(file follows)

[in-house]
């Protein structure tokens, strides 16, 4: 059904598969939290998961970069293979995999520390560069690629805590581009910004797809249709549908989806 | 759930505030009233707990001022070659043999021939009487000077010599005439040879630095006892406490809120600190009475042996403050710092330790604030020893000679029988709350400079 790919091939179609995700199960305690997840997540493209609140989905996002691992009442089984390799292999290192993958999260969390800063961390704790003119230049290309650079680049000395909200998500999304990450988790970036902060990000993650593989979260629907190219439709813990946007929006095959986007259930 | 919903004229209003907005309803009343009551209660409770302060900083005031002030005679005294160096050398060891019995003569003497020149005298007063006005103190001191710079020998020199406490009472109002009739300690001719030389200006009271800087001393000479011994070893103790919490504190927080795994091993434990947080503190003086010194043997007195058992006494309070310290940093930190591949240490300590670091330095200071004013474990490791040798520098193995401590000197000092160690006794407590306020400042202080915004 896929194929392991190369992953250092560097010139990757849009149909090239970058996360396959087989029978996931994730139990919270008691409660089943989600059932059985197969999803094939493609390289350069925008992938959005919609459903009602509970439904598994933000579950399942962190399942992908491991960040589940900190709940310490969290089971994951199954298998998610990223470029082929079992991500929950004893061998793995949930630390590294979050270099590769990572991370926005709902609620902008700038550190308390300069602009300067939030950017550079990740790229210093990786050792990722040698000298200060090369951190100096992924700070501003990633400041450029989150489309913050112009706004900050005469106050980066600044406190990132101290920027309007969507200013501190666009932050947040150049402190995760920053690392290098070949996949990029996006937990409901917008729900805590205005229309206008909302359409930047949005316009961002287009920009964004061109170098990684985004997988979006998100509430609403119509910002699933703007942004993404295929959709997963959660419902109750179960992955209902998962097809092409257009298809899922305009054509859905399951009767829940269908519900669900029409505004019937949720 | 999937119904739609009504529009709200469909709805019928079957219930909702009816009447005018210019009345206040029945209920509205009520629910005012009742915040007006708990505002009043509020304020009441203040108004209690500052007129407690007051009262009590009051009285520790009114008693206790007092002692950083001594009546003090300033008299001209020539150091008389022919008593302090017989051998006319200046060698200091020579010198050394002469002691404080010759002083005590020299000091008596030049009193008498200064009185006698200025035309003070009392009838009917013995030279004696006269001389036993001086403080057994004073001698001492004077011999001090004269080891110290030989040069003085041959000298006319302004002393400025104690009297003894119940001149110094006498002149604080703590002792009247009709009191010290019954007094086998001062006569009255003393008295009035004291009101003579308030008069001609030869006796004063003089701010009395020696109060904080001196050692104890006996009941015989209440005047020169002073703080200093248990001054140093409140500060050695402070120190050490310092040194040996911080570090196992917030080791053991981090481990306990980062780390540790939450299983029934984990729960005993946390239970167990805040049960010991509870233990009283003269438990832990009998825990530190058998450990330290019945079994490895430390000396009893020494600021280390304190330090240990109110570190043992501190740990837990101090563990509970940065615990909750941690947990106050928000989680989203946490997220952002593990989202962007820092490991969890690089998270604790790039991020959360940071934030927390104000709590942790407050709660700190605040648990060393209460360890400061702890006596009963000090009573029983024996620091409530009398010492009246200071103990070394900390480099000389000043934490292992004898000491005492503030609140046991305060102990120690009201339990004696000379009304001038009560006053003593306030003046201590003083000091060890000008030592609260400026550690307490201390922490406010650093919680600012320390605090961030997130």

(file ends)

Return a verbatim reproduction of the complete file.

[in-house]
């Protein structure tokens, strides 16, 4: 059904598969939290998961970069293979995999520390560069690629805590581009910004797809249709549908989806 | 759930505030009233707990001022070659043999021939009487000077010599005439040879630095006892406490809120600190009475042996403050710092330790604030020893000679029988709350400079 790919091939179609995700199960305690997840997540493209609140989905996002691992009442089984390799292999290192993958999260969390800063961390704790003119230049290309650079680049000395909200998500999304990450988790970036902060990000993650593989979260629907190219439709813990946007929006095959986007259930 | 919903004229209003907005309803009343009551209660409770302060900083005031002030005679005294160096050398060891019995003569003497020149005298007063006005103190001191710079020998020199406490009472109002009739300690001719030389200006009271800087001393000479011994070893103790919490504190927080795994091993434990947080503190003086010194043997007195058992006494309070310290940093930190591949240490300590670091330095200071004013474990490791040798520098193995401590000197000092160690006794407590306020400042202080915004 896929194929392991190369992953250092560097010139990757849009149909090239970058996360396959087989029978996931994730139990919270008691409660089943989600059932059985197969999803094939493609390289350069925008992938959005919609459903009602509970439904598994933000579950399942962190399942992908491991960040589940900190709940310490969290089971994951199954298998998610990223470029082929079992991500929950004893061998793995949930630390590294979050270099590769990572991370926005709902609620902008700038550190308390300069602009300067939030950017550079990740790229210093990786050792990722040698000298200060090369951190100096992924700070501003990633400041450029989150489309913050112009706004900050005469106050980066600044406190990132101290920027309007969507200013501190666009932050947040150049402190995760920053690392290098070949996949990029996006937990409901917008729900805590205005229309206008909302359409930047949005316009961002287009920009964004061109170098990684985004997988979006998100509430609403119509910002699933703007942004993404295929959709997963959660419902109750179960992955209902998962097809092409257009298809899922305009054509859905399951009767829940269908519900669900029409505004019937949720 | 999937119904739609009504529009709200469909709805019928079957219930909702009816009447005018210019009345206040029945209920509205009520629910005012009742915040007006708990505002009043509020304020009441203040108004209690500052007129407690007051009262009590009051009285520790009114008693206790007092002692950083001594009546003090300033008299001209020539150091008389022919008593302090017989051998006319200046060698200091020579010198050394002469002691404080010759002083005590020299000091008596030049009193008498200064009185006698200025035309003070009392009838009917013995030279004696006269001389036993001086403080057994004073001698001492004077011999001090004269080891110290030989040069003085041959000298006319302004002393400025104690009297003894119940001149110094006498002149604080703590002792009247009709009191010290019954007094086998001062006569009255003393008295009035004291009101003579308030008069001609030869006796004063003089701010009395020696109060904080001196050692104890006996009941015989209440005047020169002073703080200093248990001054140093409140500060050695402070120190050490310092040194040996911080570090196992917030080791053991981090481990306990980062780390540790939450299983029934984990729960005993946390239970167990805040049960010991509870233990009283003269438990832990009998825990530190058998450990330290019945079994490895430390000396009893020494600021280390304190330090240990109110570190043992501190740990837990101090563990509970940065615990909750941690947990106050928000989680989203946490997220952002593990989202962007820092490991969890690089998270604790790039991020959360940071934030927390104000709590942790407050709660700190605040648990060393209460360890400061702890006596009963000090009573029983024996620091409530009398010492009246200071103990070394900390480099000389000043934490292992004898000491005492503030609140046991305060102990120690009201339990004696000379009304001038009560006053003593306030003046201590003083000091060890000008030592609260400026550690307490201390922490406010650093919680600012320390605090961030997130």